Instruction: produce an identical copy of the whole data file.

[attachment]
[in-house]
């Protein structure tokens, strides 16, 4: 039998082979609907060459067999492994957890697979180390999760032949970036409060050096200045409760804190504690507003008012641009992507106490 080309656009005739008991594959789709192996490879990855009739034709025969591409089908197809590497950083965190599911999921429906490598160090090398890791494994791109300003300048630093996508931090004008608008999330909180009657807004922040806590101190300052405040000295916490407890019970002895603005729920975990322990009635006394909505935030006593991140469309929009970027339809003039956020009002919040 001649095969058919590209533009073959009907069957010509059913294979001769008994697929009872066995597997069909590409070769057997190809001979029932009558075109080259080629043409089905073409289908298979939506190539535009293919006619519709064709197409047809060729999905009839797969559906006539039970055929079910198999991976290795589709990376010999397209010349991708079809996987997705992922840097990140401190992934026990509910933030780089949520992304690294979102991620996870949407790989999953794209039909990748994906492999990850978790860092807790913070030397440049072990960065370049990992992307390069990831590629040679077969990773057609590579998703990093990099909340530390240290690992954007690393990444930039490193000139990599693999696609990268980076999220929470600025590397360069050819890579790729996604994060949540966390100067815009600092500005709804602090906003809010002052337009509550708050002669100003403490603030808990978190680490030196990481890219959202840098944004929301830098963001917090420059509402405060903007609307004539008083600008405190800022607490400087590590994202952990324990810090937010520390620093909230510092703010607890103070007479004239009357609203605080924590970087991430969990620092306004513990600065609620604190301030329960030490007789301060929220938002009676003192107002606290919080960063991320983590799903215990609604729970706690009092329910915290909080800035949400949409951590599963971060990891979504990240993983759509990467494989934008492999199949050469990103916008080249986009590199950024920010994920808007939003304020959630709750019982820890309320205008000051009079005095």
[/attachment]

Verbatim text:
[in-house]
């Protein structure tokens, strides 16, 4: 039998082979609907060459067999492994957890697979180390999760032949970036409060050096200045409760804190504690507003008012641009992507106490 080309656009005739008991594959789709192996490879990855009739034709025969591409089908197809590497950083965190599911999921429906490598160090090398890791494994791109300003300048630093996508931090004008608008999330909180009657807004922040806590101190300052405040000295916490407890019970002895603005729920975990322990009635006394909505935030006593991140469309929009970027339809003039956020009002919040 001649095969058919590209533009073959009907069957010509059913294979001769008994697929009872066995597997069909590409070769057997190809001979029932009558075109080259080629043409089905073409289908298979939506190539535009293919006619519709064709197409047809060729999905009839797969559906006539039970055929079910198999991976290795589709990376010999397209010349991708079809996987997705992922840097990140401190992934026990509910933030780089949520992304690294979102991620996870949407790989999953794209039909990748994906492999990850978790860092807790913070030397440049072990960065370049990992992307390069990831590629040679077969990773057609590579998703990093990099909340530390240290690992954007690393990444930039490193000139990599693999696609990268980076999220929470600025590397360069050819890579790729996604994060949540966390100067815009600092500005709804602090906003809010002052337009509550708050002669100003403490603030808990978190680490030196990481890219959202840098944004929301830098963001917090420059509402405060903007609307004539008083600008405190800022607490400087590590994202952990324990810090937010520390620093909230510092703010607890103070007479004239009357609203605080924590970087991430969990620092306004513990600065609620604190301030329960030490007789301060929220938002009676003192107002606290919080960063991320983590799903215990609604729970706690009092329910915290909080800035949400949409951590599963971060990891979504990240993983759509990467494989934008492999199949050469990103916008080249986009590199950024920010994920808007939003304020959630709750019982820890309320205008000051009079005095």